Forgotten clothes gathering dust in wardrobes are being transformed with design. Assoc. Prof. Dr. Şölen Kipöz, Lecturer at Fashion and Textile Design, Izmir University of Economics (IUE), is creating new designs with old clothes, and shaping the fashion. In her “Sustainable Fashion” titled book, Assoc. Prof. Dr. Kipöz explains about slow fashion movement, and points that even though products can be cheap and insensitive, with boutique manufacturing; they can become more environment-friendly and durable.
Kipöz, who reported that 80 billion garments were manufactured in fashion industry on a yearly basis said, “I was witness to the utilization of all clothes of my family, and I used some of them myself, and kept them without thinking what I would do with them one day. Now, I re-create designs as a manufacturer, designer, and user by unstitching the old clothes. In the old days, family elders did not throw away old clothes; they repaired rips and tears, or completely redesigned them. Nowadays, thanks to the throw away culture, we are able to purchase redundant clothing for less money”.
“End of waste clothes”
Assoc. Prof. Dr. Kipöz stated that slow fashion was about conscious buying and thoughtful purchases, about caring for the environment, and about placing quality over quantity, and right now it was going through a stage were old clothes were re-designed and re-used. Kipöz said, “11 million garments at least are being sent to waste collection centers to be burnt or buried each year. Burning those results in carbon dioxide oscillation and burying results in oscillation of hazardous chemicals mixed with sewage system. Today we can easily buy 5 t-shirts when we go shopping. We consume 400% more today compared to 20 years ago. This makes us believe we are flourishing; however, we buy them because they are cheap not because we love them. Also, we do not stop to think what kind of a price the worker on the other hand of the supply chain is paying.”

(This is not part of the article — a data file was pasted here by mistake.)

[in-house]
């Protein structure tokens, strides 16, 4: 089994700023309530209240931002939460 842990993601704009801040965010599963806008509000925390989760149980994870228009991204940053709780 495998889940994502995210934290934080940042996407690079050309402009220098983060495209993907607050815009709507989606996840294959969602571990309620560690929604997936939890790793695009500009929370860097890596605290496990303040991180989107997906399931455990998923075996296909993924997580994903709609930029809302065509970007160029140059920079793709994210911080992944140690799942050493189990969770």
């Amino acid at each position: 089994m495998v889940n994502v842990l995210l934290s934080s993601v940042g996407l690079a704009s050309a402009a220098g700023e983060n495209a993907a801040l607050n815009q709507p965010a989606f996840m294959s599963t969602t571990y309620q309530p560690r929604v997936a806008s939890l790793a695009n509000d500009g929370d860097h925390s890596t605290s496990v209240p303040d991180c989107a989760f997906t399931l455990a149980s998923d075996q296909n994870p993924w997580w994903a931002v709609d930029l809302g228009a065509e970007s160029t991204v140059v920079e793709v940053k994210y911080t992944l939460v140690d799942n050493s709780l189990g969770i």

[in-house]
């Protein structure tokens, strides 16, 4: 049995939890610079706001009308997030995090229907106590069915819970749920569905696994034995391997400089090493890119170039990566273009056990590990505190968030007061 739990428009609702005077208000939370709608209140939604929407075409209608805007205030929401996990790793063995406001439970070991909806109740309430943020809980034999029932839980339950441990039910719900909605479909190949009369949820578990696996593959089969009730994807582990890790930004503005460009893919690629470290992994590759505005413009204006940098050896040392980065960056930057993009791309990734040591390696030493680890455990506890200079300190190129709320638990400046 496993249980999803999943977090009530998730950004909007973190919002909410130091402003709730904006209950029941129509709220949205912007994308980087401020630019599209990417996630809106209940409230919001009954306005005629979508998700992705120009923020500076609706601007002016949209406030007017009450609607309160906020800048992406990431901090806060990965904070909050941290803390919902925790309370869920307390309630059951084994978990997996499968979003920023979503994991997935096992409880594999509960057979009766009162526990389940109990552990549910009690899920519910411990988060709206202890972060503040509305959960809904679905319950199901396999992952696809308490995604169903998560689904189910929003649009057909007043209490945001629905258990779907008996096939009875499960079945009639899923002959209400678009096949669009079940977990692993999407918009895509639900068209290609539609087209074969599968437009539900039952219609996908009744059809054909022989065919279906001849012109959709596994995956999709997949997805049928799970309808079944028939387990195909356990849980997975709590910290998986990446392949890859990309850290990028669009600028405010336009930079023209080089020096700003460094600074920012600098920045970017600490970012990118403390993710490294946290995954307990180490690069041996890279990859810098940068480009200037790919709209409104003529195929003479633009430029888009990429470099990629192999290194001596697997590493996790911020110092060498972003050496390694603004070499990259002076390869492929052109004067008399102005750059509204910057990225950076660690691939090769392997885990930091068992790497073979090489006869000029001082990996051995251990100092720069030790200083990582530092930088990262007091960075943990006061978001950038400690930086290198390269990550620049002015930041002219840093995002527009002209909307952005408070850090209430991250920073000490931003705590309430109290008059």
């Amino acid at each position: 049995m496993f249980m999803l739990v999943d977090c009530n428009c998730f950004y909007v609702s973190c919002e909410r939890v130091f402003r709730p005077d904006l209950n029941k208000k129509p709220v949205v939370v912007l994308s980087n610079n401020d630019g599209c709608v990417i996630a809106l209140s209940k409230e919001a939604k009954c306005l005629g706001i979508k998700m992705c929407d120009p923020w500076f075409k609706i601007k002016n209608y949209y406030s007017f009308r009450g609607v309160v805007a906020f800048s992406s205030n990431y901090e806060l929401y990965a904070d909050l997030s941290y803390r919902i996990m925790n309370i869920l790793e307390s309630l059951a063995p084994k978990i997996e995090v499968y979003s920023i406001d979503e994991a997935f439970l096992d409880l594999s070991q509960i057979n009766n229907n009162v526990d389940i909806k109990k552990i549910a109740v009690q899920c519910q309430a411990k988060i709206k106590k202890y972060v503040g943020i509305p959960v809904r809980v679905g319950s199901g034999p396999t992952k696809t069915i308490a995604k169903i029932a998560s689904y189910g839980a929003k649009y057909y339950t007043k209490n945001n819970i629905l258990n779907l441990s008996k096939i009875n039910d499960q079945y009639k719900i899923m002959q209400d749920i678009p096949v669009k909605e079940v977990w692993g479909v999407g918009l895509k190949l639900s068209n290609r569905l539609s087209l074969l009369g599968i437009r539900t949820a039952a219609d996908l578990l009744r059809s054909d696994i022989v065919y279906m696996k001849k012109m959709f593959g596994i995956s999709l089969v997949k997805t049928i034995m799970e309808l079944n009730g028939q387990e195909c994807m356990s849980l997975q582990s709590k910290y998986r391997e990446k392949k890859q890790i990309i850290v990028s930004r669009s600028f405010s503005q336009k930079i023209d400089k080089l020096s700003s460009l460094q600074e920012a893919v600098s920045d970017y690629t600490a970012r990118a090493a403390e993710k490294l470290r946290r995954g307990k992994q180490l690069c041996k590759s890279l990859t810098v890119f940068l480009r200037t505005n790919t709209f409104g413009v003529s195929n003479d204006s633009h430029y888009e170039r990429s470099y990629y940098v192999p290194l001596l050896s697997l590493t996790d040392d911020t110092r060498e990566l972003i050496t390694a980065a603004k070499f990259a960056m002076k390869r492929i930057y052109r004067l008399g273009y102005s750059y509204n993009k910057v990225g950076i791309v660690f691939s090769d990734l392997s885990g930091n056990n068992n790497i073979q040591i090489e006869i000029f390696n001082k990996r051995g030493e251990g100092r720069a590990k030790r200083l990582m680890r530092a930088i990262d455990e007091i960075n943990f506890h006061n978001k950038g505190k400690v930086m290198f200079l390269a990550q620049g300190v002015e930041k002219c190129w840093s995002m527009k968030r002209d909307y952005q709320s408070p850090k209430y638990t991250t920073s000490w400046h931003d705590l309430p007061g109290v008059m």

Assoc. Prof. Dr. Kipöz stated that she was motivated by the doctrine of Ahimsa which is referred to as nonviolence, and applied to all living beings—including all animals, and she acted upon fixing the warn out textures of old clothes without harming them in contrast to the unforeseen violence created by the fashion. She said that she held recycling workshops. Kipöz stated that she aimed to get new features and appearances to the clothes with a touch of design by making Turkish women use their mending, stitching, sewing abilities in the workshops she organized. She said that her book “Sustainable Fashion” included articles of Gülsüm Baydar, Mine Ovacık, Otto von Busch, Duygu Atalay, Dilek Himam, Kevin Hilton, who all come from different backgrounds, foreword of designer Bora Aksu and interview of art historian Ayşegül Kurtel.